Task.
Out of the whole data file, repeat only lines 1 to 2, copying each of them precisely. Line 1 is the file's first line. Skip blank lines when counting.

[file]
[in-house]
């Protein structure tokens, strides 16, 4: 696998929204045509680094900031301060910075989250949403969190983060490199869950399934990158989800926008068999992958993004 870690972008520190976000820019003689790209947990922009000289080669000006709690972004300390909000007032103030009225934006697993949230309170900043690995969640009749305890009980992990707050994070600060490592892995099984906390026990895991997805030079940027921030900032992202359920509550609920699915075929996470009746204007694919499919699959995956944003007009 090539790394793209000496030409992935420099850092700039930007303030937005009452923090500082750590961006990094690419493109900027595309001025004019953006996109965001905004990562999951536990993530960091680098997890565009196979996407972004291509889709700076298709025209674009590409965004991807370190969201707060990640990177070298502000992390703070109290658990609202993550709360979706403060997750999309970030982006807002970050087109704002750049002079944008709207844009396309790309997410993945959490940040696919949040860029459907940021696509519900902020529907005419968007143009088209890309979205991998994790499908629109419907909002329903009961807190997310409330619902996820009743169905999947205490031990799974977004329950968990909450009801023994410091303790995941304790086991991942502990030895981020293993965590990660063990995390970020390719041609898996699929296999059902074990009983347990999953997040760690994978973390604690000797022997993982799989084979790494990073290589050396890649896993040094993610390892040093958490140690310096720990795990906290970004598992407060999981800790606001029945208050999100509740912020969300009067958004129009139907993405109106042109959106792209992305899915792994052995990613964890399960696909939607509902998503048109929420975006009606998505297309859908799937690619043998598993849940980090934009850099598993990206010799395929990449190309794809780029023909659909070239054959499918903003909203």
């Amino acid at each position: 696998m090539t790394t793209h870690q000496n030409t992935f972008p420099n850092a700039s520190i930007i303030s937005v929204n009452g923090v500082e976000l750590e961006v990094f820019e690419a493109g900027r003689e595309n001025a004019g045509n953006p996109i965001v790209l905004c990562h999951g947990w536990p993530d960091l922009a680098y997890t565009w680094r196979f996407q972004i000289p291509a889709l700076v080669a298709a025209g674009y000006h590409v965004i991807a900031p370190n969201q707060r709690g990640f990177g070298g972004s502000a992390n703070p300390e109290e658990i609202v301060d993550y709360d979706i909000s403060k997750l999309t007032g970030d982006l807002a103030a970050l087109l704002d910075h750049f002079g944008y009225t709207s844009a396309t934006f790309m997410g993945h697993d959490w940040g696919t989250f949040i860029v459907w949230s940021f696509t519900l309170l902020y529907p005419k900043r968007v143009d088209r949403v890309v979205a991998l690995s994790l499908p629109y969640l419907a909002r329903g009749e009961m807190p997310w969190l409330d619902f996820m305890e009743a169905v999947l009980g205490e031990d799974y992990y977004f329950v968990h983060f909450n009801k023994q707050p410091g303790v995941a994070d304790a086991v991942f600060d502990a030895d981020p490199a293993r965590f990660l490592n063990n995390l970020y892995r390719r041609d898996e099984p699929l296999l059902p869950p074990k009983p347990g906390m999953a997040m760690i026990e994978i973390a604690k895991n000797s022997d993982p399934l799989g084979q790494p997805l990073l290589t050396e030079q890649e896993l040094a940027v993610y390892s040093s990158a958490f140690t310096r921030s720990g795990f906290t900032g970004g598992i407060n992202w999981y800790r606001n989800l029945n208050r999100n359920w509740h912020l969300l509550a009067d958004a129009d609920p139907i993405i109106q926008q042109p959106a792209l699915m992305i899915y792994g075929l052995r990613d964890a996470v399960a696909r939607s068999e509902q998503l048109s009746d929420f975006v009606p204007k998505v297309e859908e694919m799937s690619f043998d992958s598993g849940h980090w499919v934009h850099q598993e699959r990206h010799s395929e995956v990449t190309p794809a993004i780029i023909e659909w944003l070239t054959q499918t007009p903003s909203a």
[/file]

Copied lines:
[in-house]
């Protein structure tokens, strides 16, 4: 696998929204045509680094900031301060910075989250949403969190983060490199869950399934990158989800926008068999992958993004 870690972008520190976000820019003689790209947990922009000289080669000006709690972004300390909000007032103030009225934006697993949230309170900043690995969640009749305890009980992990707050994070600060490592892995099984906390026990895991997805030079940027921030900032992202359920509550609920699915075929996470009746204007694919499919699959995956944003007009 090539790394793209000496030409992935420099850092700039930007303030937005009452923090500082750590961006990094690419493109900027595309001025004019953006996109965001905004990562999951536990993530960091680098997890565009196979996407972004291509889709700076298709025209674009590409965004991807370190969201707060990640990177070298502000992390703070109290658990609202993550709360979706403060997750999309970030982006807002970050087109704002750049002079944008709207844009396309790309997410993945959490940040696919949040860029459907940021696509519900902020529907005419968007143009088209890309979205991998994790499908629109419907909002329903009961807190997310409330619902996820009743169905999947205490031990799974977004329950968990909450009801023994410091303790995941304790086991991942502990030895981020293993965590990660063990995390970020390719041609898996699929296999059902074990009983347990999953997040760690994978973390604690000797022997993982799989084979790494990073290589050396890649896993040094993610390892040093958490140690310096720990795990906290970004598992407060999981800790606001029945208050999100509740912020969300009067958004129009139907993405109106042109959106792209992305899915792994052995990613964890399960696909939607509902998503048109929420975006009606998505297309859908799937690619043998598993849940980090934009850099598993990206010799395929990449190309794809780029023909659909070239054959499918903003909203």